The leper of hospital of St Mary Magdalene that was situated between Brightbow (Bedminster Parade) and Redcliffe closed in 1572 to be used first as a glassworks and then as a tannery before it too was demolished in the 1880’s to make way for the new Wills factory. The paper bag manufacturer, Mr Robinson, opened the new Wills factory.

Edward Powell, the vicar of St John the Baptist was executed at Tyburn for refusing to take the oath of supremacy to Henry VIII.

The Smyth’s of Ashton Court purchased the Manor of Bedminster in 1605 and their name remains in wide evidence to this day.

Bedminster was on a par with other market towns in the west until the sacking and firing of both the town and the Church in 1644 upon the orders of Prince Rupert so that it did not fall into the hands of Cromwell. The Church was not built again until 1663 and from pictures of the time it is suggested that the burnt-out remains were incorporated into the new building. Bedminster at this time was an important place in its own right as it did not become a part of Bristol until 1831.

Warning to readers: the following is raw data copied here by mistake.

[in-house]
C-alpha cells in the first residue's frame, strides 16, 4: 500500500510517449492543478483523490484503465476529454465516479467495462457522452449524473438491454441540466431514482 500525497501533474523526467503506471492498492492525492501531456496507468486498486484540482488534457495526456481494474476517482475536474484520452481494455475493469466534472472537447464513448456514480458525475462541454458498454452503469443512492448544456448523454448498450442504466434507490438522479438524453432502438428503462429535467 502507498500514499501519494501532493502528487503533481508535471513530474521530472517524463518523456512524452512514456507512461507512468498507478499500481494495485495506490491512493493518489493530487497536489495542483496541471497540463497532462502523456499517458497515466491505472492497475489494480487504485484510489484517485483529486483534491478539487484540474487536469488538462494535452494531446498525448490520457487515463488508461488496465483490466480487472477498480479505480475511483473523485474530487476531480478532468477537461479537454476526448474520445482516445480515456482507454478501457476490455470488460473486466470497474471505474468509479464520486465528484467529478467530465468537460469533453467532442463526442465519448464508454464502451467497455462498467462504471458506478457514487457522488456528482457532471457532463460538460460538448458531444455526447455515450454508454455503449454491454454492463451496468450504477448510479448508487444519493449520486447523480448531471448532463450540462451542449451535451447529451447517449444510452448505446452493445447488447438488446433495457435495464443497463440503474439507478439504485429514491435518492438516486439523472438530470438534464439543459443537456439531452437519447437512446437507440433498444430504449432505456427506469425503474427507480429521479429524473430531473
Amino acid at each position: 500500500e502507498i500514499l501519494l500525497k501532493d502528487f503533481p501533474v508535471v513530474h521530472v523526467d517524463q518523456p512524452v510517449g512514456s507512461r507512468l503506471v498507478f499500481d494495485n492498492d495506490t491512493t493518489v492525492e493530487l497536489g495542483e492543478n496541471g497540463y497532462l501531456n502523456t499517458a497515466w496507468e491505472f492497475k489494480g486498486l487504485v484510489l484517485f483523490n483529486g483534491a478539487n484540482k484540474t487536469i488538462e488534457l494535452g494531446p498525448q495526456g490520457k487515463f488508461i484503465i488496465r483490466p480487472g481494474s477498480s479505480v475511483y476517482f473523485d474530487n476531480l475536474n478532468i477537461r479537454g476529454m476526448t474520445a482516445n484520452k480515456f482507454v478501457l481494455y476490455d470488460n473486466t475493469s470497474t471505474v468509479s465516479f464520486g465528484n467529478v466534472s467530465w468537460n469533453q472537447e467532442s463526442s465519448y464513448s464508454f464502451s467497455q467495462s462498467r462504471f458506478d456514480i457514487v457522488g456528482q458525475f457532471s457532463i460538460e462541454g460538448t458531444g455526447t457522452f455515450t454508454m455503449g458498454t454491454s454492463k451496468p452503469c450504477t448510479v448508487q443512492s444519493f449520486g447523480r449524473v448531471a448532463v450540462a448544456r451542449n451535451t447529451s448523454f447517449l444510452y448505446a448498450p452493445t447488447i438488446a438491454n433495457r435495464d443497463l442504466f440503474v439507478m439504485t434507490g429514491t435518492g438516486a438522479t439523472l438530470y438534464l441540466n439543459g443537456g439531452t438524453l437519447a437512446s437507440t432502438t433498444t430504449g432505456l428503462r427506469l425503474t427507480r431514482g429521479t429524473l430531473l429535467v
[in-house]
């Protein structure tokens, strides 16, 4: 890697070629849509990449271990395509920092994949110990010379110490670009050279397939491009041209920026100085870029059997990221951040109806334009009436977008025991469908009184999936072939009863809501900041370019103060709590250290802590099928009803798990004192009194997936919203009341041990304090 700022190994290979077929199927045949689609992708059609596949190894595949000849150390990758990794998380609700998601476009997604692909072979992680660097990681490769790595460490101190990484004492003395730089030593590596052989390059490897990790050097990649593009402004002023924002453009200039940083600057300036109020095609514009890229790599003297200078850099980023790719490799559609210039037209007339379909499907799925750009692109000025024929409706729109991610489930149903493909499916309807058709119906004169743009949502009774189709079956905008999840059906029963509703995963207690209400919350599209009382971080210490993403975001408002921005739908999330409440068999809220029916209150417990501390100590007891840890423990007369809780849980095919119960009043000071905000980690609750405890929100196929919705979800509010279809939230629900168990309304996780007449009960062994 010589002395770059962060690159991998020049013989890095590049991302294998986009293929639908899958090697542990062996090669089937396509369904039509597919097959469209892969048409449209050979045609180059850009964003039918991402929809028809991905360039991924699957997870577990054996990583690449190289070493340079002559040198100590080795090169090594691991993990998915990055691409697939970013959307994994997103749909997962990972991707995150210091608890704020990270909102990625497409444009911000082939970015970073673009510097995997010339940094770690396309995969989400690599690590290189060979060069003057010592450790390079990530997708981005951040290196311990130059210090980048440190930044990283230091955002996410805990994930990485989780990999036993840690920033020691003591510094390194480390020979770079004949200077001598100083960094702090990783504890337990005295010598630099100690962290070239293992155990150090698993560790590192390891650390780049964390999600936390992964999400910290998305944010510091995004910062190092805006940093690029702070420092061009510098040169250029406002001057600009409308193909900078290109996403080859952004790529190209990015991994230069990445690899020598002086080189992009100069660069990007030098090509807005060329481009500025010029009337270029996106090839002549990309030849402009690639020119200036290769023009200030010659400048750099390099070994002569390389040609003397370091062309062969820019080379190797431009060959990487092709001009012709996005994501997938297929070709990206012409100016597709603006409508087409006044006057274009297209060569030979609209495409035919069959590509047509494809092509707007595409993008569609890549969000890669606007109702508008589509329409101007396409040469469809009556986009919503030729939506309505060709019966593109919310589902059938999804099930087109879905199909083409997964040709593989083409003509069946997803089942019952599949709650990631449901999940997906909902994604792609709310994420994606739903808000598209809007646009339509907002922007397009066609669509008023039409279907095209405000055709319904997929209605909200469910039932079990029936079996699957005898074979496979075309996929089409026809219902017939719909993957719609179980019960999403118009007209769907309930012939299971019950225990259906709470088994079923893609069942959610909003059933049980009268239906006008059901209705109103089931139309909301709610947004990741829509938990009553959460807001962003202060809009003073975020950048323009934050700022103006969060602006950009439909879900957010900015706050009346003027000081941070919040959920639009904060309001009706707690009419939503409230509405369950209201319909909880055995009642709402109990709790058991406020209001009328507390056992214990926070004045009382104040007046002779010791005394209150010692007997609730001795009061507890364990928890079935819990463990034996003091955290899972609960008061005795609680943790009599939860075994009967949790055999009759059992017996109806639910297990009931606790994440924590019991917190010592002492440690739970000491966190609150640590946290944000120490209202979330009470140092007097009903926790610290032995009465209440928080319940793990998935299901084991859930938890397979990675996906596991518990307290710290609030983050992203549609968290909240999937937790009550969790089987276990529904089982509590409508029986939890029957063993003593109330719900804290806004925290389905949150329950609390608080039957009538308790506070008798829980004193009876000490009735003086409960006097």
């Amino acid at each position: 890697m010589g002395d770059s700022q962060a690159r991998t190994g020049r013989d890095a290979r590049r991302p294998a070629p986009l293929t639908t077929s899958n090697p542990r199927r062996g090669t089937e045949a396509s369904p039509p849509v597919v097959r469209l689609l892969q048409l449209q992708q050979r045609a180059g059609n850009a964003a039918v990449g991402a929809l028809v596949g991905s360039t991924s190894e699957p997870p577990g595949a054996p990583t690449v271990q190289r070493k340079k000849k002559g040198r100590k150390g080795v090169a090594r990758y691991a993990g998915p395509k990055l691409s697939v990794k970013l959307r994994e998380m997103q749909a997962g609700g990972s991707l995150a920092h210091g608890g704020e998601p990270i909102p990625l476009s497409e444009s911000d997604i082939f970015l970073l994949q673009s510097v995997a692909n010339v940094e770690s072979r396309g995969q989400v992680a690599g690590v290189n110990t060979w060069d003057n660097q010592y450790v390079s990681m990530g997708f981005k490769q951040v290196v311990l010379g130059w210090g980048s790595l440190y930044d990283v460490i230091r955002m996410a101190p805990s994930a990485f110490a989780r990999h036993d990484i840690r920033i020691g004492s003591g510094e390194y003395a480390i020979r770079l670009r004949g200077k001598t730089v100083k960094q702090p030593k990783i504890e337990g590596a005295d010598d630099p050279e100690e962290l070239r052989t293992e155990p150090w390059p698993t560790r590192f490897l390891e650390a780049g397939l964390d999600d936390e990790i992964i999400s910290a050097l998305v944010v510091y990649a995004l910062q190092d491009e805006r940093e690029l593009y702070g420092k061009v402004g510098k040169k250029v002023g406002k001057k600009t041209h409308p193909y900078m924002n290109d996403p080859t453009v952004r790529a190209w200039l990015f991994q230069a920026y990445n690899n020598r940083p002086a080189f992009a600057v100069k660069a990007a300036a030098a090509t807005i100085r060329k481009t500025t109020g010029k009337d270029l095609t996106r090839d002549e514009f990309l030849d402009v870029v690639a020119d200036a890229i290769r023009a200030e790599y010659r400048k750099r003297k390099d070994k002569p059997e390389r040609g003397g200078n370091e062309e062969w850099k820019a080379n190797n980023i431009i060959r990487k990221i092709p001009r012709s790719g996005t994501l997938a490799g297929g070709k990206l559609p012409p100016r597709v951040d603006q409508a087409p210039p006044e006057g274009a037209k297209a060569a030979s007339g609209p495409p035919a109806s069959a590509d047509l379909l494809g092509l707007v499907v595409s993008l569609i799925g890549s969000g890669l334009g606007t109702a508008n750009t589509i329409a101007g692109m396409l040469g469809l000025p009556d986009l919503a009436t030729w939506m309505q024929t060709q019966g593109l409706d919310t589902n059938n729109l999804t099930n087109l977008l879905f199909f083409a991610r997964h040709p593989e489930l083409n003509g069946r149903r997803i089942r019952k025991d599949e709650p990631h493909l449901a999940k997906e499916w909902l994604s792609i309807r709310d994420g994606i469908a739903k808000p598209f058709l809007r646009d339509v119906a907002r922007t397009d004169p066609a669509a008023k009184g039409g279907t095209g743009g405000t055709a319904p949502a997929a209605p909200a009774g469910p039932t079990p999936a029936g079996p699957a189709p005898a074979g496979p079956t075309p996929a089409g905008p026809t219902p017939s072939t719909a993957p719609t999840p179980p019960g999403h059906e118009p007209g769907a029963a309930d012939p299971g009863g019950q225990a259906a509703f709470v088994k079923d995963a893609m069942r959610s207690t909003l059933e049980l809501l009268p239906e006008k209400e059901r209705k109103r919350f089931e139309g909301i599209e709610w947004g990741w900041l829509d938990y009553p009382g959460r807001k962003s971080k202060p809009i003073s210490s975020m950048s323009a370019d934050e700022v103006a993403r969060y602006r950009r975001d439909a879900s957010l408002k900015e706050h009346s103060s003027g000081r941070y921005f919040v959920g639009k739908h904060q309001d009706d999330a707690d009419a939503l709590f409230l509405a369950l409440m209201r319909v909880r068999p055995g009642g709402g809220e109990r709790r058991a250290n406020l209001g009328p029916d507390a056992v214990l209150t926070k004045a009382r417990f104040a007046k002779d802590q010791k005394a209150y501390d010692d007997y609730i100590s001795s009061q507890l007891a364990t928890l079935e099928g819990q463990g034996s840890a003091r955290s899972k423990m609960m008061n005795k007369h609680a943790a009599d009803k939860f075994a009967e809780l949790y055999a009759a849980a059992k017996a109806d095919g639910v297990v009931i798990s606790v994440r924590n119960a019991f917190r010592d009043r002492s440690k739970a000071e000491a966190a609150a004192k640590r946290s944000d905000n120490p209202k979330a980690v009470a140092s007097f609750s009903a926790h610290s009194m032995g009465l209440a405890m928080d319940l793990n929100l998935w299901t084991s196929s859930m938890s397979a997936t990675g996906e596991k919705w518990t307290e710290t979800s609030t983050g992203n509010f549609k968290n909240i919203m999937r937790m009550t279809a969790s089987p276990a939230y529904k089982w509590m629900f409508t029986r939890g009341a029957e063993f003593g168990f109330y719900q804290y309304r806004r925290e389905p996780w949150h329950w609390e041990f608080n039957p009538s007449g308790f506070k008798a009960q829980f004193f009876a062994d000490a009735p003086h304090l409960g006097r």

By the mid-18th century Bedminster was a decaying and dying place that welcomed John Wesley as he toured the country preaching.

Through it’s 960 year life the Church saw much controversial history including the reformation, Cromwell’s republic and it was the cause of some division within the Church of England after its third rebuild in 1855. St Mary Redcliffe was a Chapel of Ease to St John the Baptist until 1852. This meant that those God-fearing Christians that couldn’t get to the Parish Church for the Sunday service could use St Mary Redcliffe and not be condemned to an entire afterlife in Hell.

Matthew’s Directory of 1793/4 names the Reverend Robert Watson as vicar. The Directory has the following description of the Church.

“Bedminster Church, dedicated to St John the Baptist, is very ancient; on the north-west abutment of the tower is a stone with a date 1003 upon it; so that it must have been built in the reign of King Ethelred.  It is a vicarage, is mother Church to Redcliff and St Thomas in Bristol and Abbots Leigh (which was in the office of Thurston the Priest); the parish is of large extent and gives name to a hundred (a sub-division of a county or shire having its own court). The Church, situated in a southern, large and populous suburb of Bristol has two ailes, the longest about 90 feet, a gallery, several monuments and a handsome Altarpiece. The tower is large, low, has stone-railing and four pinnacles, and a rising between them on the top, which support a vane: it has two bells, on the largest of which the hour is struck. This Church has the appearance of great antiquity, and stands in a very pleasant and rural Church-yard.  On Easter and Whitmondays, vast numbers of young people flock from Bristol to a sort of revel held there on those days”